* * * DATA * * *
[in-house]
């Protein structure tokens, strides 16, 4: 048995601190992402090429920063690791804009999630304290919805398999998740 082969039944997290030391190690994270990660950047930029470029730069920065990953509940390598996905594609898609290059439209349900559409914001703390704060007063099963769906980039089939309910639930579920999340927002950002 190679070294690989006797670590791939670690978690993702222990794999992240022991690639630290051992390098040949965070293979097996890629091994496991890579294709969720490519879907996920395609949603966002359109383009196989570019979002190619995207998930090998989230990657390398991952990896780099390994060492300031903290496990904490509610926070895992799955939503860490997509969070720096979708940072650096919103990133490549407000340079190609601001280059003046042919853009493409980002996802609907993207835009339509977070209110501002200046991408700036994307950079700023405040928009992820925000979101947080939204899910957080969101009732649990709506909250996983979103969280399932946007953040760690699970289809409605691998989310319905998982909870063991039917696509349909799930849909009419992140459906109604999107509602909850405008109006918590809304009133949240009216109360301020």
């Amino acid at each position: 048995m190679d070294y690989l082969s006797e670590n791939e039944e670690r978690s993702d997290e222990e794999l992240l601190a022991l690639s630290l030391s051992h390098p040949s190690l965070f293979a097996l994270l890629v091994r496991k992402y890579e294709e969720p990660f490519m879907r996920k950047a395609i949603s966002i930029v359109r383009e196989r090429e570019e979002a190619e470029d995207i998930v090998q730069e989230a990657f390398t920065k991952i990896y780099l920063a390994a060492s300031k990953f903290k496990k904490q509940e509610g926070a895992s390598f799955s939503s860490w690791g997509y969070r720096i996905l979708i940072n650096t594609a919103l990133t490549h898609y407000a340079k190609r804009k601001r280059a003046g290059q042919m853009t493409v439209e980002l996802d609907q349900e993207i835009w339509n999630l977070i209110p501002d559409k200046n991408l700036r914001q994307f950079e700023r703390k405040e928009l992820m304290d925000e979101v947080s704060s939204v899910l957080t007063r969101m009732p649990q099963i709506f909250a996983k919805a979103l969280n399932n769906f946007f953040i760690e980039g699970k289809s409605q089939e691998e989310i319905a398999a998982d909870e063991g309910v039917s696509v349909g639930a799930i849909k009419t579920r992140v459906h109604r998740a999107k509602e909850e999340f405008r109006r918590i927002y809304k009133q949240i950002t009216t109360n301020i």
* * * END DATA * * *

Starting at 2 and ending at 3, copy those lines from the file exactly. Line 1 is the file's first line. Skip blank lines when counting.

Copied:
């Protein structure tokens, strides 16, 4: 048995601190992402090429920063690791804009999630304290919805398999998740 082969039944997290030391190690994270990660950047930029470029730069920065990953509940390598996905594609898609290059439209349900559409914001703390704060007063099963769906980039089939309910639930579920999340927002950002 190679070294690989006797670590791939670690978690993702222990794999992240022991690639630290051992390098040949965070293979097996890629091994496991890579294709969720490519879907996920395609949603966002359109383009196989570019979002190619995207998930090998989230990657390398991952990896780099390994060492300031903290496990904490509610926070895992799955939503860490997509969070720096979708940072650096919103990133490549407000340079190609601001280059003046042919853009493409980002996802609907993207835009339509977070209110501002200046991408700036994307950079700023405040928009992820925000979101947080939204899910957080969101009732649990709506909250996983979103969280399932946007953040760690699970289809409605691998989310319905998982909870063991039917696509349909799930849909009419992140459906109604999107509602909850405008109006918590809304009133949240009216109360301020």
């Amino acid at each position: 048995m190679d070294y690989l082969s006797e670590n791939e039944e670690r978690s993702d997290e222990e794999l992240l601190a022991l690639s630290l030391s051992h390098p040949s190690l965070f293979a097996l994270l890629v091994r496991k992402y890579e294709e969720p990660f490519m879907r996920k950047a395609i949603s966002i930029v359109r383009e196989r090429e570019e979002a190619e470029d995207i998930v090998q730069e989230a990657f390398t920065k991952i990896y780099l920063a390994a060492s300031k990953f903290k496990k904490q509940e509610g926070a895992s390598f799955s939503s860490w690791g997509y969070r720096i996905l979708i940072n650096t594609a919103l990133t490549h898609y407000a340079k190609r804009k601001r280059a003046g290059q042919m853009t493409v439209e980002l996802d609907q349900e993207i835009w339509n999630l977070i209110p501002d559409k200046n991408l700036r914001q994307f950079e700023r703390k405040e928009l992820m304290d925000e979101v947080s704060s939204v899910l957080t007063r969101m009732p649990q099963i709506f909250a996983k919805a979103l969280n399932n769906f946007f953040i760690e980039g699970k289809s409605q089939e691998e989310i319905a398999a998982d909870e063991g309910v039917s696509v349909g639930a799930i849909k009419t579920r992140v459906h109604r998740a999107k509602e909850e999340f405008r109006r918590i927002y809304k009133q949240i950002t009216t109360n301020i």